10. High school students will write congratulatory notes to the middle school and elementary students, as appropriate, to commend them on an extraordinary performance, being chosen for something special, etc. This is to develop a big brother/big sister relationship.
  11. High school students will attend concerts given by the programs in which they participated in lower grades. After the concert, they will provide positive feedback to the students of that program via written notes (see item 10) or emails to the director to be read aloud to the students during class.
  12. The principal of one of the middle or elementary schools will be invited to give remarks at one of the high school concerts and vice versa. Elementary or middle school parents will gain confidence in the high school program when they hear the high school principal speaking favorably about it. Conversely, the high school parents will be impressed that the elementary or middle school principal still cares enough about their children that he or she would make the time to speak at the high school concert. These types of principal exchanges reinforce that the accepted, standard procedure is for students to continue in music throughout their school years.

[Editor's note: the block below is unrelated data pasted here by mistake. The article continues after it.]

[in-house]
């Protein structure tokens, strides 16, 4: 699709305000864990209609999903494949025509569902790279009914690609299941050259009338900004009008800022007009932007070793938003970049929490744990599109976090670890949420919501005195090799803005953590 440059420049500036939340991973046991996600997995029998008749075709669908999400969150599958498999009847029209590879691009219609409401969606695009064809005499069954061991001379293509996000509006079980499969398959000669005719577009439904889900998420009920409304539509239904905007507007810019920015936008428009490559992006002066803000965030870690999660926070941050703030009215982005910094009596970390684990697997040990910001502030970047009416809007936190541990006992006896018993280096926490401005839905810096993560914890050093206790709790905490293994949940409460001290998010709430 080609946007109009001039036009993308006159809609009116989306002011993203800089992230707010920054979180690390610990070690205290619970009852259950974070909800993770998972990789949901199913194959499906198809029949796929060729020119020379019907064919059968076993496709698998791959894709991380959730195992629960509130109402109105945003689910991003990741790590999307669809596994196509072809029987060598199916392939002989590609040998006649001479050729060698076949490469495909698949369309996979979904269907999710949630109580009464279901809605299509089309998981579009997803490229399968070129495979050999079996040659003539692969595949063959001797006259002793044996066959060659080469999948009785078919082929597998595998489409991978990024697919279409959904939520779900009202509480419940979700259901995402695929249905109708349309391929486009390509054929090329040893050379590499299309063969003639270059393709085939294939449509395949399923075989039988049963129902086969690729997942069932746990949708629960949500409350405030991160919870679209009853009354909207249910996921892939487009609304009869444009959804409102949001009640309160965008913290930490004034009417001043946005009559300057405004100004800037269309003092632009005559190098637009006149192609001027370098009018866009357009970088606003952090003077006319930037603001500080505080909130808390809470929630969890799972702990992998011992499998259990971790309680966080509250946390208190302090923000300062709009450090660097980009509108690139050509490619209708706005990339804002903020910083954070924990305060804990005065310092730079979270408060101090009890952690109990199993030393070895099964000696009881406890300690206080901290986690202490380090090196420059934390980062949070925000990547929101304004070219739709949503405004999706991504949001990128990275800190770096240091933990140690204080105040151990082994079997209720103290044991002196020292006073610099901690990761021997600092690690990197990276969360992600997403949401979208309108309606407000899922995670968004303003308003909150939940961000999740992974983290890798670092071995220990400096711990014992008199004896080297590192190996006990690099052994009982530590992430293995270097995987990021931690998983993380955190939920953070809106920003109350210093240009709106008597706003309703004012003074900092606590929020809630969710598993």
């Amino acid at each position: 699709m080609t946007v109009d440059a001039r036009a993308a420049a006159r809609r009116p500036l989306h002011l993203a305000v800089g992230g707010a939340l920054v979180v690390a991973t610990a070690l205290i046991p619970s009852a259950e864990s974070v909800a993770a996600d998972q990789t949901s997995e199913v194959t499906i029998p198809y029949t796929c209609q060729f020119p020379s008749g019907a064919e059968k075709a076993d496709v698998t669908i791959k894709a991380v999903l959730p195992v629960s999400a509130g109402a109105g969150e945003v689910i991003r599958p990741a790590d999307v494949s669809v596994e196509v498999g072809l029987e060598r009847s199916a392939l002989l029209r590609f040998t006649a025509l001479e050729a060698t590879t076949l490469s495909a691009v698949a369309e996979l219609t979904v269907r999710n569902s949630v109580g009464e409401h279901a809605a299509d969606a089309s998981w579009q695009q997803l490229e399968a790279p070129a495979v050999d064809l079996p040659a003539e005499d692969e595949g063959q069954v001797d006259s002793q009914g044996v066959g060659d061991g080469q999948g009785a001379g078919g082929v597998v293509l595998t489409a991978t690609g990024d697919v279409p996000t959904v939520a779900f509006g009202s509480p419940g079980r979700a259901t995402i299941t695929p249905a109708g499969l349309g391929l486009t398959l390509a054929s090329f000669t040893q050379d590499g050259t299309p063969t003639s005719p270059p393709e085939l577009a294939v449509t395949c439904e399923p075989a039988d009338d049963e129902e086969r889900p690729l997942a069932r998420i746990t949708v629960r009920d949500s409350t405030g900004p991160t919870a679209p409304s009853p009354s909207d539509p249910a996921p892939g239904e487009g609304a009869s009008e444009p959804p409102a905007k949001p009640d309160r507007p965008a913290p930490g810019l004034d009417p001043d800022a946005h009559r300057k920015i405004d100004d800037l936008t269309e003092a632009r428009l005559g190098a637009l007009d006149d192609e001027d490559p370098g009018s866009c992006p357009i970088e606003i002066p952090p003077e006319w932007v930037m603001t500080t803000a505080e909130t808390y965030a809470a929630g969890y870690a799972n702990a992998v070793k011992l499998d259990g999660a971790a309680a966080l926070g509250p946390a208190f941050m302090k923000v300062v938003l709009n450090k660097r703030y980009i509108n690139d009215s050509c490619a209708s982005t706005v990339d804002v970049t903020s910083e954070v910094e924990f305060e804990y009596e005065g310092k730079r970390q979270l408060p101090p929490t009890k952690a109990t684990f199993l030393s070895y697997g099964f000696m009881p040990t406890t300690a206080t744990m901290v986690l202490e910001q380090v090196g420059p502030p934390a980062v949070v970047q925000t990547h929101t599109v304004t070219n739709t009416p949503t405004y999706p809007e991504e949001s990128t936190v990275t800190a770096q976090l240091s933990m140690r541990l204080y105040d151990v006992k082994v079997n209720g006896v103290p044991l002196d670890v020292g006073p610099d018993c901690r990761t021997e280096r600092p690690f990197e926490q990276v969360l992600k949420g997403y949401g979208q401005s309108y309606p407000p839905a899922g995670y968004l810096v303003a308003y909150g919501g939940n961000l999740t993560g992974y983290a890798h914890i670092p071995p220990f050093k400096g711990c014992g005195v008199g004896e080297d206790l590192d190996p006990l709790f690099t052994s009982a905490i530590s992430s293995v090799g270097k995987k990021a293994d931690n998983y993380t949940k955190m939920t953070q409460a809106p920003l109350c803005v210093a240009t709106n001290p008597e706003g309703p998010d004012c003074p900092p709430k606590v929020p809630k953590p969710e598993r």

But the team didn't stop there.

  1. High school students will come up with an idea for a comprehensive video about their program to be posted on the department's website. The video should tell the story about their program.
  2. Use the first performance for band or orchestra as an informance concert six or seven weeks into the first year of study for beginning students. Close this miniconcert with a high-spirited performance from the high school ensemble. Invite principals to read the provided narrations.